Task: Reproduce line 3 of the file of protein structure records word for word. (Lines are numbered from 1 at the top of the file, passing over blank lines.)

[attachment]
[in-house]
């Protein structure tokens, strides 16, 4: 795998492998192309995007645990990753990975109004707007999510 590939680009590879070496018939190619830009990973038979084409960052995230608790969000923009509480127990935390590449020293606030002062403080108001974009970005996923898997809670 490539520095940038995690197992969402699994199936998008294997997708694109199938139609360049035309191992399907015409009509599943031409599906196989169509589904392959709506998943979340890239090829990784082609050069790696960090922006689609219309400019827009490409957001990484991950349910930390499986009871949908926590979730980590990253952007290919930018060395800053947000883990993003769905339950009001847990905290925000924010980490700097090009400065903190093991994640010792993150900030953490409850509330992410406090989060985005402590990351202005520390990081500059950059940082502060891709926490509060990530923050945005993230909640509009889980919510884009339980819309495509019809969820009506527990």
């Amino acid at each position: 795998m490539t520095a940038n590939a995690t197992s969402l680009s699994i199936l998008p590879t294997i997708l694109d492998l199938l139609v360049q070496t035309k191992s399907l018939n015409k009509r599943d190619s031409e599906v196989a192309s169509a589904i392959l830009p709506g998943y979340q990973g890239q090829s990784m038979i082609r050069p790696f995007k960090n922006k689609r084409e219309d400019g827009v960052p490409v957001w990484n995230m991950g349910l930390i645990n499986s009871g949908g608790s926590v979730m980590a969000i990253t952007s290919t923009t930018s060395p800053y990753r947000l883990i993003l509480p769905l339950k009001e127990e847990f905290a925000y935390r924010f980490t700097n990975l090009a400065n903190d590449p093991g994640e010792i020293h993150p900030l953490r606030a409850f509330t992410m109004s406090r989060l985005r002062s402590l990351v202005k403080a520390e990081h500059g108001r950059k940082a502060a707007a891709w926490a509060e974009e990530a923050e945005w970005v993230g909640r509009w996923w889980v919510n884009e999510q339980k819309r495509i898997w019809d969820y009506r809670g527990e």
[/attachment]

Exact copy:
């Amino acid at each position: 795998m490539t520095a940038n590939a995690t197992s969402l680009s699994i199936l998008p590879t294997i997708l694109d492998l199938l139609v360049q070496t035309k191992s399907l018939n015409k009509r599943d190619s031409e599906v196989a192309s169509a589904i392959l830009p709506g998943y979340q990973g890239q090829s990784m038979i082609r050069p790696f995007k960090n922006k689609r084409e219309d400019g827009v960052p490409v957001w990484n995230m991950g349910l930390i645990n499986s009871g949908g608790s926590v979730m980590a969000i990253t952007s290919t923009t930018s060395p800053y990753r947000l883990i993003l509480p769905l339950k009001e127990e847990f905290a925000y935390r924010f980490t700097n990975l090009a400065n903190d590449p093991g994640e010792i020293h993150p900030l953490r606030a409850f509330t992410m109004s406090r989060l985005r002062s402590l990351v202005k403080a520390e990081h500059g108001r950059k940082a502060a707007a891709w926490a509060e974009e990530a923050e945005w970005v993230g909640r509009w996923w889980v919510n884009e999510q339980k819309r495509i898997w019809d969820y009506r809670g527990e």